Quick Take: Association of socioeconomic status and brain injury with neurodevelopmental outcomes of very preterm children

Preterm birth remains a leading cause of lifelong neurodevelopmental disability. While the effect of brain injury on neurodevelopmental disability has been studied extensively, far less is known with respect to the role of environments and experiences in moderating these associations. In this prospective cohort study, preterm neonates (24-32 weeks’ gestation) born between August 16, 2006 and September 9, 2013 at British Columbia Women’s Hospital in Vancouver, Canada, were followed up and studied to determine the association of brain injury and maternal education with motor and cognitive outcomes at age 4.5 years in very preterm neonates. At 4.5 years of age, a full-scale intelligence quotient (FSIQ) was assessed using the Wechsler Primary and Preschool Scale of Intelligence (fourth edition). Motor outcomes were assessed using the Movement Assessment Battery for Children, second edition (MABC2). Of the 226 survivors comprising the study, neurodevelopmental outcome was assessed in 170 patients. Maternal level of education was available for 197 patients. Researchers found that mean (SD) FSIQ at 4.5 years was 102.0 (14.6). The mean (SD) FSIQ score in children whose mothers had a postgraduate degree (108.30 (9.45)) was significantly higher than the mean (SD) FSIQ scores of both the undergraduate degree group (98.66 (19.65), p=0.01) and the primary or secondary school group (96.24 (19.96), p=0.02). The mean FSIQ scores of the undergraduate and primary or secondary school groups did not differ. With respect to motor outcomes, researchers found that the median M-ABC2 percentile score at age 4.5 years was 37 (IQR 5-63). The median M-ABC2 percentile score was significantly higher in children whose mothers had a postgraduate degree (56.5 (16-91])) than in those in the undergraduate degree group (25 (2-63)) (p =0 .03). When comparing cognitive scores in children with and without brain injury, researchers found that in the absence of brain injury, the higher socioeconomic status (SES) group achieved a predicted FSIQ 7.4 points higher (95% CI 6.99 to 8.83, p<0.001) than the lower SES group. In the presence of brain injury, the association with SES increased, with the higher SES group having a mean increase of 13.7 points (95% CI 13.34 to 14.25, p<0.001) relative to the lower SES group. Based on the best model to assess FSIQ while accounting for gestational age, standardized β coefficients demonstrated the effect size of maternal education (standardized β = 0.21) was similar to that of white matter injury volume (standardized β = 0.23) and intraventricular hemorrhage (standardized β = 0.23). The best-performing model to assess for motor outcome accounting for gestational age included being small for gestational age, severe intraventricular hemorrhage, white matter injury volume, and chronic lung disease. This study therefore shows that at preschool age, the cognitive outcome of preterm neonates was associated with maternal education and neonatal brain injury. The association of brain injury with poorer cognition was attenuated in children born to mothers of higher education level.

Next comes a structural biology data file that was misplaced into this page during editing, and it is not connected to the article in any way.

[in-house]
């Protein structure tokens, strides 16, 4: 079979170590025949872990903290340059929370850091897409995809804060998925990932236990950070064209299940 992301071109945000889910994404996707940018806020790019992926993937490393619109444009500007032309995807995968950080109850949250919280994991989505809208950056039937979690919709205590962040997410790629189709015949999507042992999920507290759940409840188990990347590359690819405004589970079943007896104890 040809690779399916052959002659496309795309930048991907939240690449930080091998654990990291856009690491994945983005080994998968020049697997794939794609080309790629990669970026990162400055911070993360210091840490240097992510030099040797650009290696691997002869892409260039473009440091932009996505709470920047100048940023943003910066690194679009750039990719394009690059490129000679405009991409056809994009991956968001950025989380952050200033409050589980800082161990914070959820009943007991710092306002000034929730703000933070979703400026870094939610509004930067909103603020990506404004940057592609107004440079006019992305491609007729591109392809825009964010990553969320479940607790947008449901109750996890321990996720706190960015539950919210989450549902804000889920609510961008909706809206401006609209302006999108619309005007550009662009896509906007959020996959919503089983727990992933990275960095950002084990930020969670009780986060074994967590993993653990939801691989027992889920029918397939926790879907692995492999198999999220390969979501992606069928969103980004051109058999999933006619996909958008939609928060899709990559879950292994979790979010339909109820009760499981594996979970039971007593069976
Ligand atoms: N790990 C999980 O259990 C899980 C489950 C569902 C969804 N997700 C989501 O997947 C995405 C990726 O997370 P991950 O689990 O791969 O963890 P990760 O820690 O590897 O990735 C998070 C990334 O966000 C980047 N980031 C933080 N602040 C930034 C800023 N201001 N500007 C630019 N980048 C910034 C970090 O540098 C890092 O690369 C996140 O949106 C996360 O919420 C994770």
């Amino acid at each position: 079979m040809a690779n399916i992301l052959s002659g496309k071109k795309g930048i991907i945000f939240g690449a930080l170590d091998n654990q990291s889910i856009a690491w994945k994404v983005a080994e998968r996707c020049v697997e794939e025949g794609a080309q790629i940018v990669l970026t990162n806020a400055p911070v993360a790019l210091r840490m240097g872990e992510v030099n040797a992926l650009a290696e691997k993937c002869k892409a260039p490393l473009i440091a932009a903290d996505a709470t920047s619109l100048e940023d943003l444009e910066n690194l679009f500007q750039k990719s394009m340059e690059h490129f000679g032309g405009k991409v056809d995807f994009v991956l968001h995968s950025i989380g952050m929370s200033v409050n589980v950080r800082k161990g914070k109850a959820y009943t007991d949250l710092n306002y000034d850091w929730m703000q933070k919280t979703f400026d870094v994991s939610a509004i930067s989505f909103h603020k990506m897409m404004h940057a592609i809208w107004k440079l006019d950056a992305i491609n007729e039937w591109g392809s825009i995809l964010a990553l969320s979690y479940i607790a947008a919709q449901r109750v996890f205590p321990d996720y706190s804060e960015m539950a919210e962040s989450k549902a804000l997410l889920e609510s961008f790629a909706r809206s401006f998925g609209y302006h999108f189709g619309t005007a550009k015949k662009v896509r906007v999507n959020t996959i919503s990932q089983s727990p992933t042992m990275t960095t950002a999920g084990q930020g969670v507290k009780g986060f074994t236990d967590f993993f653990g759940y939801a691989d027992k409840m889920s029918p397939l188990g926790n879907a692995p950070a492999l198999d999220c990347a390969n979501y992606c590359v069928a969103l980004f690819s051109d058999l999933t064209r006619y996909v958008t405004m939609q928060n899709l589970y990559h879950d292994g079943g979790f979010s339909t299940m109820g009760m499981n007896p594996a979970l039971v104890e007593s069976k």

Click to read the study in JAMA Network Open

Image: PD

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